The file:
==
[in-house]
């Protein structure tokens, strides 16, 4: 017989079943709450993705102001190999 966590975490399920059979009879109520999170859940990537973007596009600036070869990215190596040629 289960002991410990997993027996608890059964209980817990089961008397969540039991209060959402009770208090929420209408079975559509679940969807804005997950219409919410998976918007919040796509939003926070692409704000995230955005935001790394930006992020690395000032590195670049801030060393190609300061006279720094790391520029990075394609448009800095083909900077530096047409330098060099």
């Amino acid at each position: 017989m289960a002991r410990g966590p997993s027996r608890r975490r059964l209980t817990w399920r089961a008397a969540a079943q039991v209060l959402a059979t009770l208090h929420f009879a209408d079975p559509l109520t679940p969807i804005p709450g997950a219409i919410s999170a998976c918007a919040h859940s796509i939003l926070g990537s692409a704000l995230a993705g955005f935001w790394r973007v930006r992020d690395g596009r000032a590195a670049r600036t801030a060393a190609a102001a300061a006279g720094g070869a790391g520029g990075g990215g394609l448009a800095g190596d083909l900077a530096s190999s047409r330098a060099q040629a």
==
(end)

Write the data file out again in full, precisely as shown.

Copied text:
[in-house]
């Protein structure tokens, strides 16, 4: 017989079943709450993705102001190999 966590975490399920059979009879109520999170859940990537973007596009600036070869990215190596040629 289960002991410990997993027996608890059964209980817990089961008397969540039991209060959402009770208090929420209408079975559509679940969807804005997950219409919410998976918007919040796509939003926070692409704000995230955005935001790394930006992020690395000032590195670049801030060393190609300061006279720094790391520029990075394609448009800095083909900077530096047409330098060099």
């Amino acid at each position: 017989m289960a002991r410990g966590p997993s027996r608890r975490r059964l209980t817990w399920r089961a008397a969540a079943q039991v209060l959402a059979t009770l208090h929420f009879a209408d079975p559509l109520t679940p969807i804005p709450g997950a219409i919410s999170a998976c918007a919040h859940s796509i939003l926070g990537s692409a704000l995230a993705g955005f935001w790394r973007v930006r992020d690395g596009r000032a590195a670049r600036t801030a060393a190609a102001a300061a006279g720094g070869a790391g520029g990075g990215g394609l448009a800095g190596d083909l900077a530096s190999s047409r330098a060099q040629a």